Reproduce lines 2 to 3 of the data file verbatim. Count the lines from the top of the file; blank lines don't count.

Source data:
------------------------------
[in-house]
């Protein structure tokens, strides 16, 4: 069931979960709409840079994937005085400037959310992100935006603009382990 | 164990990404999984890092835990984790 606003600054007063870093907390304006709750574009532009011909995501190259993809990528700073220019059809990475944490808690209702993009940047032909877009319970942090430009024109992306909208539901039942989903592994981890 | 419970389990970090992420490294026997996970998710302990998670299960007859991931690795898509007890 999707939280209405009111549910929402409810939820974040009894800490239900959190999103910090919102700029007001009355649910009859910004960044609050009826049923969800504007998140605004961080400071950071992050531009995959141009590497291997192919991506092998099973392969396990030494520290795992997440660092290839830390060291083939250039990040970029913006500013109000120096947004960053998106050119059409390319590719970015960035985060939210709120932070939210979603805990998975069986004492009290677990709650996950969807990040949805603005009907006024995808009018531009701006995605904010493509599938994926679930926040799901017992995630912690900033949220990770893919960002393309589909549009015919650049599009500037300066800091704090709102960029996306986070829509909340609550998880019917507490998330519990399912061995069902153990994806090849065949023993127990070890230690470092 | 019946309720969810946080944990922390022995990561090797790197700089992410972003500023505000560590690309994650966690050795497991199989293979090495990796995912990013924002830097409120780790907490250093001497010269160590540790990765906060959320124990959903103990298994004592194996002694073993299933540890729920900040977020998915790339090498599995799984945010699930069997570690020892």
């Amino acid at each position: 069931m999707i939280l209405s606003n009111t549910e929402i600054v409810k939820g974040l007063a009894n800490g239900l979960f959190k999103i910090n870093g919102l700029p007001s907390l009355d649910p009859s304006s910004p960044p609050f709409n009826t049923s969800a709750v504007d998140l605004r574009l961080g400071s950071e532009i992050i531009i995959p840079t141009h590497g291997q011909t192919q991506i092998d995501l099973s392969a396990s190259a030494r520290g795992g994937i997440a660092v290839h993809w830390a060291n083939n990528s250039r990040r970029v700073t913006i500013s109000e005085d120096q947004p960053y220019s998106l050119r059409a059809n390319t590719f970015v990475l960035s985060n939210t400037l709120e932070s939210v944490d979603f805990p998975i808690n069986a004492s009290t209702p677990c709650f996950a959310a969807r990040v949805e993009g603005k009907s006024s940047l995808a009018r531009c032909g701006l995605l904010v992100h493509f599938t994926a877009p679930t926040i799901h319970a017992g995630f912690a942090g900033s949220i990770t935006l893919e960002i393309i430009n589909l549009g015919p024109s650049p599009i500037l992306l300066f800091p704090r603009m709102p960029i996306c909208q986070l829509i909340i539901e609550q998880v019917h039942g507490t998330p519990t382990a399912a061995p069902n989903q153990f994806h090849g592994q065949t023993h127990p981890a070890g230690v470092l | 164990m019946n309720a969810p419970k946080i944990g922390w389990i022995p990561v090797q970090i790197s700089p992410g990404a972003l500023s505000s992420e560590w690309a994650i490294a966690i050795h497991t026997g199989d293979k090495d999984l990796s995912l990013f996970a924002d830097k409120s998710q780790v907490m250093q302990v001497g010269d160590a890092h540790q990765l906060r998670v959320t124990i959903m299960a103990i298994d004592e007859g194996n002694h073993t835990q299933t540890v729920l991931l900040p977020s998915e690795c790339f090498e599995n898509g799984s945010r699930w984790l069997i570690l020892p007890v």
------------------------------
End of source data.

């Protein structure tokens, strides 16, 4: 069931979960709409840079994937005085400037959310992100935006603009382990 | 164990990404999984890092835990984790 606003600054007063870093907390304006709750574009532009011909995501190259993809990528700073220019059809990475944490808690209702993009940047032909877009319970942090430009024109992306909208539901039942989903592994981890 | 419970389990970090992420490294026997996970998710302990998670299960007859991931690795898509007890 999707939280209405009111549910929402409810939820974040009894800490239900959190999103910090919102700029007001009355649910009859910004960044609050009826049923969800504007998140605004961080400071950071992050531009995959141009590497291997192919991506092998099973392969396990030494520290795992997440660092290839830390060291083939250039990040970029913006500013109000120096947004960053998106050119059409390319590719970015960035985060939210709120932070939210979603805990998975069986004492009290677990709650996950969807990040949805603005009907006024995808009018531009701006995605904010493509599938994926679930926040799901017992995630912690900033949220990770893919960002393309589909549009015919650049599009500037300066800091704090709102960029996306986070829509909340609550998880019917507490998330519990399912061995069902153990994806090849065949023993127990070890230690470092 | 019946309720969810946080944990922390022995990561090797790197700089992410972003500023505000560590690309994650966690050795497991199989293979090495990796995912990013924002830097409120780790907490250093001497010269160590540790990765906060959320124990959903103990298994004592194996002694073993299933540890729920900040977020998915790339090498599995799984945010699930069997570690020892």
């Amino acid at each position: 069931m999707i939280l209405s606003n009111t549910e929402i600054v409810k939820g974040l007063a009894n800490g239900l979960f959190k999103i910090n870093g919102l700029p007001s907390l009355d649910p009859s304006s910004p960044p609050f709409n009826t049923s969800a709750v504007d998140l605004r574009l961080g400071s950071e532009i992050i531009i995959p840079t141009h590497g291997q011909t192919q991506i092998d995501l099973s392969a396990s190259a030494r520290g795992g994937i997440a660092v290839h993809w830390a060291n083939n990528s250039r990040r970029v700073t913006i500013s109000e005085d120096q947004p960053y220019s998106l050119r059409a059809n390319t590719f970015v990475l960035s985060n939210t400037l709120e932070s939210v944490d979603f805990p998975i808690n069986a004492s009290t209702p677990c709650f996950a959310a969807r990040v949805e993009g603005k009907s006024s940047l995808a009018r531009c032909g701006l995605l904010v992100h493509f599938t994926a877009p679930t926040i799901h319970a017992g995630f912690a942090g900033s949220i990770t935006l893919e960002i393309i430009n589909l549009g015919p024109s650049p599009i500037l992306l300066f800091p704090r603009m709102p960029i996306c909208q986070l829509i909340i539901e609550q998880v019917h039942g507490t998330p519990t382990a399912a061995p069902n989903q153990f994806h090849g592994q065949t023993h127990p981890a070890g230690v470092l | 164990m019946n309720a969810p419970k946080i944990g922390w389990i022995p990561v090797q970090i790197s700089p992410g990404a972003l500023s505000s992420e560590w690309a994650i490294a966690i050795h497991t026997g199989d293979k090495d999984l990796s995912l990013f996970a924002d830097k409120s998710q780790v907490m250093q302990v001497g010269d160590a890092h540790q990765l906060r998670v959320t124990i959903m299960a103990i298994d004592e007859g194996n002694h073993t835990q299933t540890v729920l991931l900040p977020s998915e690795c790339f090498e599995n898509g799984s945010r699930w984790l069997i570690l020892p007890v």